A Pragmatic Study of Ad Hominem Attack, Criticism, Refutation, and Fallacy
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||Politics, Law, and Government/General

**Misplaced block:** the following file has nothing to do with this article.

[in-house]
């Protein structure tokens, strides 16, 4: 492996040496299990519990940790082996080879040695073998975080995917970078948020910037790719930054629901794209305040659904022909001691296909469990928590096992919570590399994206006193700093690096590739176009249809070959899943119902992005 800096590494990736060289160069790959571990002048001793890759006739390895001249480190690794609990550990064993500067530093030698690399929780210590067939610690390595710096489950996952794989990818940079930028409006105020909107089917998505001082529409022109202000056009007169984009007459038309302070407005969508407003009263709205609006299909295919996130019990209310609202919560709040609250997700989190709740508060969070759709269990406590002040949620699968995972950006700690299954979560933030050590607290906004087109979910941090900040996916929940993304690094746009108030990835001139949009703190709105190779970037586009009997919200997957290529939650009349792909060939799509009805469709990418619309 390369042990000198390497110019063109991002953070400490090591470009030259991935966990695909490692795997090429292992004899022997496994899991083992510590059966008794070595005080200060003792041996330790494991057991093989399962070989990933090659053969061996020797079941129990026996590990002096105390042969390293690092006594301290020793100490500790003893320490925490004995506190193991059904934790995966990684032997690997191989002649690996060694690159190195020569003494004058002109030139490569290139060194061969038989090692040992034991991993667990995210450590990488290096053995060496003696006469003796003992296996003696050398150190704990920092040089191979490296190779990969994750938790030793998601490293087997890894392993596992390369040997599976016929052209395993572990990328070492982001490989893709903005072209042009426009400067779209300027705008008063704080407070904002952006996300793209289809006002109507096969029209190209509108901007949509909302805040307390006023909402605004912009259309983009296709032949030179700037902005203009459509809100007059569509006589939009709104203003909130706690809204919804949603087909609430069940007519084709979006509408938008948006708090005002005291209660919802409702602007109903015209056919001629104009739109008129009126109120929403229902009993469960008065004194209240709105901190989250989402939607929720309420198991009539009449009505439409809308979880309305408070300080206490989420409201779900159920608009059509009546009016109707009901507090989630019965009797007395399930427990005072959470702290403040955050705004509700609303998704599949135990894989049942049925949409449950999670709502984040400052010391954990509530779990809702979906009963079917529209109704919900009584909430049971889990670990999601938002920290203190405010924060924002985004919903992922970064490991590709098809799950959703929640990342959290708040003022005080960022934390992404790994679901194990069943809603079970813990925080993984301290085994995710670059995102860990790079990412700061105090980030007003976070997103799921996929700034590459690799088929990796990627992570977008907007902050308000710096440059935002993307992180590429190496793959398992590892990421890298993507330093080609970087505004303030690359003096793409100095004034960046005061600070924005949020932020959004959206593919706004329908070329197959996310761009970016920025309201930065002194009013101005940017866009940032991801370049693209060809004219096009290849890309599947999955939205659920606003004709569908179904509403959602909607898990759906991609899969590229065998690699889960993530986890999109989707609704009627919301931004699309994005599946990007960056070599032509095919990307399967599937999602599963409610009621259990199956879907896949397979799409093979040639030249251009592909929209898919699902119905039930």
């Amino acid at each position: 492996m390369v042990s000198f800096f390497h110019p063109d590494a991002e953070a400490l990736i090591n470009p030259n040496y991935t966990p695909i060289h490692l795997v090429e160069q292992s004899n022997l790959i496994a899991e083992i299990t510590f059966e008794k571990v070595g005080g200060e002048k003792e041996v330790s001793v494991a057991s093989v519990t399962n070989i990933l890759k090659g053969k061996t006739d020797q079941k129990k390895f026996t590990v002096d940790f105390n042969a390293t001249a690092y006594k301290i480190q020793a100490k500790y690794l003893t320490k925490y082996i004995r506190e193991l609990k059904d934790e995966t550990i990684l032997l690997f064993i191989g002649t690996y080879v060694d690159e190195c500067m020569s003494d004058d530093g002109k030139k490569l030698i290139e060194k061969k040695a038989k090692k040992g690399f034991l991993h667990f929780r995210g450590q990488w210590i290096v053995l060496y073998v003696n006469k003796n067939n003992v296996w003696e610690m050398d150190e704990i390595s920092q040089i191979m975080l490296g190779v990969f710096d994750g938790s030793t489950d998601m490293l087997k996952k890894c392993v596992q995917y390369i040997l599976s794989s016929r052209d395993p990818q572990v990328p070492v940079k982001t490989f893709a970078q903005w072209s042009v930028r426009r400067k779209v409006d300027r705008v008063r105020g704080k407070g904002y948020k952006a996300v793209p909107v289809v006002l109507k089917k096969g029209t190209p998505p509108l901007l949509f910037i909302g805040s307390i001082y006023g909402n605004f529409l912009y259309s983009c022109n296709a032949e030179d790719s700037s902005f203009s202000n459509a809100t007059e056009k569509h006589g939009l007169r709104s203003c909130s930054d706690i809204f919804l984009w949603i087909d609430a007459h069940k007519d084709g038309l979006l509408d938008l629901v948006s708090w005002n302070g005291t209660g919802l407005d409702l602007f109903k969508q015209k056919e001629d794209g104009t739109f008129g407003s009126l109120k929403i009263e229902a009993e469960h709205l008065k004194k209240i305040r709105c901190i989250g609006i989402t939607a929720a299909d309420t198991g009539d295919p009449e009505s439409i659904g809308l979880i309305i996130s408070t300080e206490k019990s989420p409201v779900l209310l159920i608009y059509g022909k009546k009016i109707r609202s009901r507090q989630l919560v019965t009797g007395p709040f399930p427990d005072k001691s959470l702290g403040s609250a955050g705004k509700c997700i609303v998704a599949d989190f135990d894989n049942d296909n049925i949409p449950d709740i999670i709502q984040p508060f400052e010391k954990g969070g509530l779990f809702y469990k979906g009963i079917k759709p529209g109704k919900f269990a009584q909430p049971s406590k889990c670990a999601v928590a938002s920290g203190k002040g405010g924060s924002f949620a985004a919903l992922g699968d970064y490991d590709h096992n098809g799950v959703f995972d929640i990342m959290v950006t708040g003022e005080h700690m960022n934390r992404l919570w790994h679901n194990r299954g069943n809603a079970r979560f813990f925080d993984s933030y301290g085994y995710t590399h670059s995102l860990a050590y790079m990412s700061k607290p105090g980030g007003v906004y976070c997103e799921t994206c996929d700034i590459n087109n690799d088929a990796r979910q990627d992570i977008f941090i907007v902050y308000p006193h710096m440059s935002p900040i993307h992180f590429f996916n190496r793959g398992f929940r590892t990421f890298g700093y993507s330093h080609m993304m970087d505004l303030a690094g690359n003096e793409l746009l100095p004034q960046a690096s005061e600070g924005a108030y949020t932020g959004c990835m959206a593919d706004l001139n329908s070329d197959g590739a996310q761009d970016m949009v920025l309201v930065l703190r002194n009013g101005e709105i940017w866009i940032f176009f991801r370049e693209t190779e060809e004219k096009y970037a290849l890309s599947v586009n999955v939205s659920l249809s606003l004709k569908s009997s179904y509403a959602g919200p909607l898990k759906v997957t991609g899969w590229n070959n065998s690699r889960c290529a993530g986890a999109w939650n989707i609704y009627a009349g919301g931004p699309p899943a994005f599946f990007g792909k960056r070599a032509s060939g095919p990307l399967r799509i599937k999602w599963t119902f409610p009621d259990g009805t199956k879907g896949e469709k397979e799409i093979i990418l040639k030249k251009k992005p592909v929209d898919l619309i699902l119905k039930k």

Douglas N. Walton considers the question of whether the conventions of informal conversation can be articulated more precisely than they are at present. Specifically, he addresses the problem of the fallacy of ad hominem argumentation as it occurs in natural settings. Can rules be formulated to determine if criticisms of apparent hypocrisy in an argument are defensible or refutable? Walton suggests that they can, and ultimately defends the thesis that ad hominem reasoning is not fallacious per se. He carries his analysis to the core of action--theoretic reasoning--by examining a number of specimen arguments. As suggested by the title, the conclusion of ad hominem argument is demonstrated to be relative to the arguer's position. In the appendixes of the book, articles by Gerald McAuliffe and Gordon R. Lowe illustrate vivid and powerful cases in which Walton's contentions are put to the test.